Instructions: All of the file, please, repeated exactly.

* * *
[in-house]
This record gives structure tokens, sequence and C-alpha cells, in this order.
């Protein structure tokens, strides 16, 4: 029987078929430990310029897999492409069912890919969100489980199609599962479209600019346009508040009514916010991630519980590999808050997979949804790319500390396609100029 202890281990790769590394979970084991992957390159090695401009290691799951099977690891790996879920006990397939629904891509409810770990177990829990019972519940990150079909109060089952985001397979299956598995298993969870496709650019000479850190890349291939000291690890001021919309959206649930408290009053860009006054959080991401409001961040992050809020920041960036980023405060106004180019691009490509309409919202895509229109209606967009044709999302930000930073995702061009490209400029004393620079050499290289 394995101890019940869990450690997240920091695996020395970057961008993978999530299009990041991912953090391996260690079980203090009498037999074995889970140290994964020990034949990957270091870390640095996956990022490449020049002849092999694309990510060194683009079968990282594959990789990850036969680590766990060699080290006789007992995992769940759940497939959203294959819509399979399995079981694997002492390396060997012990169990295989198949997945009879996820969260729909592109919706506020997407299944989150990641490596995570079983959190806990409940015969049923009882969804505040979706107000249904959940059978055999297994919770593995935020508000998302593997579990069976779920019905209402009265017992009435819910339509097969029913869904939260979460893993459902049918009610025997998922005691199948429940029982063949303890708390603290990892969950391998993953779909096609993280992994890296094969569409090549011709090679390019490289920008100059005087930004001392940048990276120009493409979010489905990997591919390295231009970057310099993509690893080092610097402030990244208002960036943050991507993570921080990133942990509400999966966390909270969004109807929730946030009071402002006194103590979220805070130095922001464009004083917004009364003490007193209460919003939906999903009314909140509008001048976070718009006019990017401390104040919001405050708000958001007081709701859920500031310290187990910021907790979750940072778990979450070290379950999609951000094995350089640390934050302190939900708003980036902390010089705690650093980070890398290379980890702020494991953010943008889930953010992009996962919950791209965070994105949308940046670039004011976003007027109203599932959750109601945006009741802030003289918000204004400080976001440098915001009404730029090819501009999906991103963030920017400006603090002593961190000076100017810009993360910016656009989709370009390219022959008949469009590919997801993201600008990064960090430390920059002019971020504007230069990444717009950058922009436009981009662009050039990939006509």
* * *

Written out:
[in-house]
This record gives structure tokens, sequence and C-alpha cells, in this order.
């Protein structure tokens, strides 16, 4: 029987078929430990310029897999492409069912890919969100489980199609599962479209600019346009508040009514916010991630519980590999808050997979949804790319500390396609100029 202890281990790769590394979970084991992957390159090695401009290691799951099977690891790996879920006990397939629904891509409810770990177990829990019972519940990150079909109060089952985001397979299956598995298993969870496709650019000479850190890349291939000291690890001021919309959206649930408290009053860009006054959080991401409001961040992050809020920041960036980023405060106004180019691009490509309409919202895509229109209606967009044709999302930000930073995702061009490209400029004393620079050499290289 394995101890019940869990450690997240920091695996020395970057961008993978999530299009990041991912953090391996260690079980203090009498037999074995889970140290994964020990034949990957270091870390640095996956990022490449020049002849092999694309990510060194683009079968990282594959990789990850036969680590766990060699080290006789007992995992769940759940497939959203294959819509399979399995079981694997002492390396060997012990169990295989198949997945009879996820969260729909592109919706506020997407299944989150990641490596995570079983959190806990409940015969049923009882969804505040979706107000249904959940059978055999297994919770593995935020508000998302593997579990069976779920019905209402009265017992009435819910339509097969029913869904939260979460893993459902049918009610025997998922005691199948429940029982063949303890708390603290990892969950391998993953779909096609993280992994890296094969569409090549011709090679390019490289920008100059005087930004001392940048990276120009493409979010489905990997591919390295231009970057310099993509690893080092610097402030990244208002960036943050991507993570921080990133942990509400999966966390909270969004109807929730946030009071402002006194103590979220805070130095922001464009004083917004009364003490007193209460919003939906999903009314909140509008001048976070718009006019990017401390104040919001405050708000958001007081709701859920500031310290187990910021907790979750940072778990979450070290379950999609951000094995350089640390934050302190939900708003980036902390010089705690650093980070890398290379980890702020494991953010943008889930953010992009996962919950791209965070994105949308940046670039004011976003007027109203599932959750109601945006009741802030003289918000204004400080976001440098915001009404730029090819501009999906991103963030920017400006603090002593961190000076100017810009993360910016656009989709370009390219022959008949469009590919997801993201600008990064960090430390920059002019971020504007230069990444717009950058922009436009981009662009050039990939006509």